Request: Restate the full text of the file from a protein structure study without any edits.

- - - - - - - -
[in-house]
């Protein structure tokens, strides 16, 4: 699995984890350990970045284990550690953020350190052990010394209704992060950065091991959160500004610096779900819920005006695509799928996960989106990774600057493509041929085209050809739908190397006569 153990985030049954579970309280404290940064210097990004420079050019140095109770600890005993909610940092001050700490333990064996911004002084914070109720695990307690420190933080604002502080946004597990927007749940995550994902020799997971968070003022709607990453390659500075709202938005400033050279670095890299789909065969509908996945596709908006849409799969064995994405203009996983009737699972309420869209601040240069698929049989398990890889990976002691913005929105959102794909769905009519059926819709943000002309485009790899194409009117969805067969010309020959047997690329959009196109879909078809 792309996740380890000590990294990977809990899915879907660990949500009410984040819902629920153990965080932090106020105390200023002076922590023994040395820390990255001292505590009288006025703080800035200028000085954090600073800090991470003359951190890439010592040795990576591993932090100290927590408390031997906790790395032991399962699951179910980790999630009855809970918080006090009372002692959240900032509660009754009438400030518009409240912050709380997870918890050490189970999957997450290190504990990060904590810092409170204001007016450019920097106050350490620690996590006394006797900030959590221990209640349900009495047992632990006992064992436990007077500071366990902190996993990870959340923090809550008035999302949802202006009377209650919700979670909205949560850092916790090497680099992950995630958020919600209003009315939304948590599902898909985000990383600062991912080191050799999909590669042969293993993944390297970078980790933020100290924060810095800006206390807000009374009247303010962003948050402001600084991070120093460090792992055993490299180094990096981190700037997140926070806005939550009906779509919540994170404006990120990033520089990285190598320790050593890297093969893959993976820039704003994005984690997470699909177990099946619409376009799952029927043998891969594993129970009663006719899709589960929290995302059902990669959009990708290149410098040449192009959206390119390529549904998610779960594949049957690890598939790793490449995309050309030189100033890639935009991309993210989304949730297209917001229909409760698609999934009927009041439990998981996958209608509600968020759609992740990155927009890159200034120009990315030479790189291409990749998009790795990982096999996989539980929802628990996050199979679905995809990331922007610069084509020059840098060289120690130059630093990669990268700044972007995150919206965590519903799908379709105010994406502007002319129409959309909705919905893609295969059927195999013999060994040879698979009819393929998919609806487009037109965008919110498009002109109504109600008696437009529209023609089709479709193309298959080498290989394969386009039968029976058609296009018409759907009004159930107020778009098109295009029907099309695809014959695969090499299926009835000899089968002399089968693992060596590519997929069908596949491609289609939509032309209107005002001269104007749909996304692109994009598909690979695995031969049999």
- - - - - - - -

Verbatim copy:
[in-house]
């Protein structure tokens, strides 16, 4: 699995984890350990970045284990550690953020350190052990010394209704992060950065091991959160500004610096779900819920005006695509799928996960989106990774600057493509041929085209050809739908190397006569 153990985030049954579970309280404290940064210097990004420079050019140095109770600890005993909610940092001050700490333990064996911004002084914070109720695990307690420190933080604002502080946004597990927007749940995550994902020799997971968070003022709607990453390659500075709202938005400033050279670095890299789909065969509908996945596709908006849409799969064995994405203009996983009737699972309420869209601040240069698929049989398990890889990976002691913005929105959102794909769905009519059926819709943000002309485009790899194409009117969805067969010309020959047997690329959009196109879909078809 792309996740380890000590990294990977809990899915879907660990949500009410984040819902629920153990965080932090106020105390200023002076922590023994040395820390990255001292505590009288006025703080800035200028000085954090600073800090991470003359951190890439010592040795990576591993932090100290927590408390031997906790790395032991399962699951179910980790999630009855809970918080006090009372002692959240900032509660009754009438400030518009409240912050709380997870918890050490189970999957997450290190504990990060904590810092409170204001007016450019920097106050350490620690996590006394006797900030959590221990209640349900009495047992632990006992064992436990007077500071366990902190996993990870959340923090809550008035999302949802202006009377209650919700979670909205949560850092916790090497680099992950995630958020919600209003009315939304948590599902898909985000990383600062991912080191050799999909590669042969293993993944390297970078980790933020100290924060810095800006206390807000009374009247303010962003948050402001600084991070120093460090792992055993490299180094990096981190700037997140926070806005939550009906779509919540994170404006990120990033520089990285190598320790050593890297093969893959993976820039704003994005984690997470699909177990099946619409376009799952029927043998891969594993129970009663006719899709589960929290995302059902990669959009990708290149410098040449192009959206390119390529549904998610779960594949049957690890598939790793490449995309050309030189100033890639935009991309993210989304949730297209917001229909409760698609999934009927009041439990998981996958209608509600968020759609992740990155927009890159200034120009990315030479790189291409990749998009790795990982096999996989539980929802628990996050199979679905995809990331922007610069084509020059840098060289120690130059630093990669990268700044972007995150919206965590519903799908379709105010994406502007002319129409959309909705919905893609295969059927195999013999060994040879698979009819393929998919609806487009037109965008919110498009002109109504109600008696437009529209023609089709479709193309298959080498290989394969386009039968029976058609296009018409759907009004159930107020778009098109295009029907099309695809014959695969090499299926009835000899089968002399089968693992060596590519997929069908596949491609289609939509032309209107005002001269104007749909996304692109994009598909690979695995031969049999």